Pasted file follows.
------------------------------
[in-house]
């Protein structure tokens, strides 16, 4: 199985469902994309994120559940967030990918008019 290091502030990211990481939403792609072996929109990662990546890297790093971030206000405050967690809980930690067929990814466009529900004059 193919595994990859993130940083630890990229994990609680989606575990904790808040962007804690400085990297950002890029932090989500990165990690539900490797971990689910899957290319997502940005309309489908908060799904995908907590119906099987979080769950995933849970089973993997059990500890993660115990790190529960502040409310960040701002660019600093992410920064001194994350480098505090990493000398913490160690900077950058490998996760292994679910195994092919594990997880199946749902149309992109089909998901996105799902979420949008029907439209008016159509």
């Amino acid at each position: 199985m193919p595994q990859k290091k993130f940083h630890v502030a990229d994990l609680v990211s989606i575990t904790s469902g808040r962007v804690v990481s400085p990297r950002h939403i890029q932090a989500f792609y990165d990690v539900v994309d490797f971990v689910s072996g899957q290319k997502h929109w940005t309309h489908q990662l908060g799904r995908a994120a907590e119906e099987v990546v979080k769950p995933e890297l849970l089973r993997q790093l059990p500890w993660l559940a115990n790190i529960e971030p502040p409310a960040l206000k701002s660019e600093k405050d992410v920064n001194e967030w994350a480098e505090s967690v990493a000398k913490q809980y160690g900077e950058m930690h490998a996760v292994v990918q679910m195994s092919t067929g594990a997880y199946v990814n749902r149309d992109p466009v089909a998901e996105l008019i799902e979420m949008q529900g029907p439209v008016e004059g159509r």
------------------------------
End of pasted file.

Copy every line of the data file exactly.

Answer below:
[in-house]
């Protein structure tokens, strides 16, 4: 199985469902994309994120559940967030990918008019 290091502030990211990481939403792609072996929109990662990546890297790093971030206000405050967690809980930690067929990814466009529900004059 193919595994990859993130940083630890990229994990609680989606575990904790808040962007804690400085990297950002890029932090989500990165990690539900490797971990689910899957290319997502940005309309489908908060799904995908907590119906099987979080769950995933849970089973993997059990500890993660115990790190529960502040409310960040701002660019600093992410920064001194994350480098505090990493000398913490160690900077950058490998996760292994679910195994092919594990997880199946749902149309992109089909998901996105799902979420949008029907439209008016159509």
């Amino acid at each position: 199985m193919p595994q990859k290091k993130f940083h630890v502030a990229d994990l609680v990211s989606i575990t904790s469902g808040r962007v804690v990481s400085p990297r950002h939403i890029q932090a989500f792609y990165d990690v539900v994309d490797f971990v689910s072996g899957q290319k997502h929109w940005t309309h489908q990662l908060g799904r995908a994120a907590e119906e099987v990546v979080k769950p995933e890297l849970l089973r993997q790093l059990p500890w993660l559940a115990n790190i529960e971030p502040p409310a960040l206000k701002s660019e600093k405050d992410v920064n001194e967030w994350a480098e505090s967690v990493a000398k913490q809980y160690g900077e950058m930690h490998a996760v292994v990918q679910m195994s092919t067929g594990a997880y199946v990814n749902r149309d992109p466009v089909a998901e996105l008019i799902e979420m949008q529900g029907p439209v008016e004059g159509r």